Wednesday, June 3, 2009

Business opportunities, blogging, and writer's lament

With a flurry of activity generated by summer youth programs, Industry Information Tuesdays, booking employers for our newest WorkReady program, taking place at the Somerset County Jail, and an enhanced New Mainers project in Lewiston/Portland funded by a local earmark, there hasn’t been enough free time to post as regularly as I would like.

The key to a vibrant blog is regular posting. Since I maintain two other personal blogs, as well as continuing to work on a series of essays that I hope will be book #3 for me, I sometimes don’t have the energy to put up a blog post at the end of the day that is more than a few lines. I apologize for the drop off here at Working in Maine. A guest post here and there would be nice, as I’m always looking for solid workforce-related content.

A couple of things worth noting, however.

As part of our ongoing efforts here in Lewiston to help job seekers in a tough economy find work, and better, upgrade their skills so they are marketable now, and in the future, we’ve continued our series of Industry Information Tuesdays.

Yesterday, we focused on business services, as well as retail. The thinking was that entrepreneurship and small business are avenues worth exploring for some. Additionally, as much as retail gets beaten up, it does provide a large portion of Maine’s jobs, and there are some clear career pathways within that sector.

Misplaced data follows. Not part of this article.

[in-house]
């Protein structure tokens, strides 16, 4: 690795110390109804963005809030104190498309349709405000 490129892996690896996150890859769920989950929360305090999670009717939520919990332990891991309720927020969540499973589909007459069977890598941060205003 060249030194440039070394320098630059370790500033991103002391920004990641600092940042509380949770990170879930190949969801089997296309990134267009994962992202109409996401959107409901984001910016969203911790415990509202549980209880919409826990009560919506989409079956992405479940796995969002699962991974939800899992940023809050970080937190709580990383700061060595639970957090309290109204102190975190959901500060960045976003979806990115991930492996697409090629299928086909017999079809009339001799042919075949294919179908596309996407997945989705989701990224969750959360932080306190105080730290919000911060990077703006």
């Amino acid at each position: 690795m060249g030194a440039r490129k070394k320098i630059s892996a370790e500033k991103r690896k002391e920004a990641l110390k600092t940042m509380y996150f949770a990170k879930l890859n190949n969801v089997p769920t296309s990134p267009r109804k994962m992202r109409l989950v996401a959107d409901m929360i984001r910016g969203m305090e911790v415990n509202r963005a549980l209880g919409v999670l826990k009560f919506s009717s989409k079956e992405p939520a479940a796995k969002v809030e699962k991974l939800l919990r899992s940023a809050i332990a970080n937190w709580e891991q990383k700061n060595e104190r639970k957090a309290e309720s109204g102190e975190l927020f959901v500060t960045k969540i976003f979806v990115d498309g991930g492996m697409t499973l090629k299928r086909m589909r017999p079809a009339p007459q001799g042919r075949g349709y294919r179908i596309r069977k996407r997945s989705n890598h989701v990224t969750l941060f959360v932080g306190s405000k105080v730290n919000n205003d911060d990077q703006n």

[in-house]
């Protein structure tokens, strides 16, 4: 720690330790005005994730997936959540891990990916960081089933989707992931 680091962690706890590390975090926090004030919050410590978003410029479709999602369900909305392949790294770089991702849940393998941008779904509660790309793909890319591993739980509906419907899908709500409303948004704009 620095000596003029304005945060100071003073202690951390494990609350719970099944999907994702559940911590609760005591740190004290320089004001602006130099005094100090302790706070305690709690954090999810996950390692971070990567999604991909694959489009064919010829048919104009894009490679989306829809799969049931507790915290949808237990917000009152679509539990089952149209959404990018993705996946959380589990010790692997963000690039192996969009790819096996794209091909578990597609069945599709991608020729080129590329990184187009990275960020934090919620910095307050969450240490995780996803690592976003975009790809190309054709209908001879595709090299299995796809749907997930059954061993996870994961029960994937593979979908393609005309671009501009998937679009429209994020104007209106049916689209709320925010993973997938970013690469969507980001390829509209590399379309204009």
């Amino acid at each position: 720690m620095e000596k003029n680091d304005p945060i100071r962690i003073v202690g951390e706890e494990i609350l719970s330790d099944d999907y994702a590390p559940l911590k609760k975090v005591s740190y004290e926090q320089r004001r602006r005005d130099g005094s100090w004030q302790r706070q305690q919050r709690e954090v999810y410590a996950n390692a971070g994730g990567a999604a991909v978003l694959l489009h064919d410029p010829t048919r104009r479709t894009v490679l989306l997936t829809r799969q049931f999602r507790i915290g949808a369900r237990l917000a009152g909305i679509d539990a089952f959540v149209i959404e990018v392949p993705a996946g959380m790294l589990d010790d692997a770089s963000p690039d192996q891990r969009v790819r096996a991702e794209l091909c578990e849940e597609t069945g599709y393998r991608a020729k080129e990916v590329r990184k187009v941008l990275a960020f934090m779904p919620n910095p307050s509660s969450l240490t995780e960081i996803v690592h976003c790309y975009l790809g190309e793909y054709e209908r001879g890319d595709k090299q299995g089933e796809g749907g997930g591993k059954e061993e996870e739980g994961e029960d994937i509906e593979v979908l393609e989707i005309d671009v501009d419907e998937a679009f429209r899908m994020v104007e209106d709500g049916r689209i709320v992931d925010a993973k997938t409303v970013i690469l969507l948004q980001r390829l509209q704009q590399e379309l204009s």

I had the opportunity to meet and chat with Dante M. Vespignani, from The Entrepreneur's Source. Vespignani is an advocate for franchise opportunities, and he provides a great service to anyone considering franchising as a way to get into their own business.

According to a follow-up email that I received from Vespignani, a report by FRANdata for the IFA Educational Foundation indicates that the franchising industry's ability to create jobs and produce economic growth is evident.

According to Matthew Shay, IFA president and CEO, the report shows that for every $1 million of lending obtained by franchise small businesses, 34 jobs are created and $3.6 million in annual economic output is realized. Like most other sectors however, “the current credit crunch is constraining this potential growth and slowing economic recovery," said Shay.

Speaking of the credit crunch and tough economy, former Freaky Bean owner, John Stratton, a victim of bankruptcy, which forced him to shutter the former chain, which had locations in Westbrook, Scarborough, and had also purchased two competitor locations in Yarmouth and Falmouth, before going belly up, has landed on his feet and is back in the coffee business.

According to Mainebiz, Stratton has resurfaced and is the general manager of Maddabout Coffee, a new company that for now sells coffee wholesale.

The new company will be called Second Crack LLC, and was registered with Maine's Secretary of State's office on March 26. Stratton says he is not the owner, only the general manager. The company is bankrolled and owned by some former owners of Freaky Bean who wish to remain anonymous, though some are family members, Stratton told Mainebiz.

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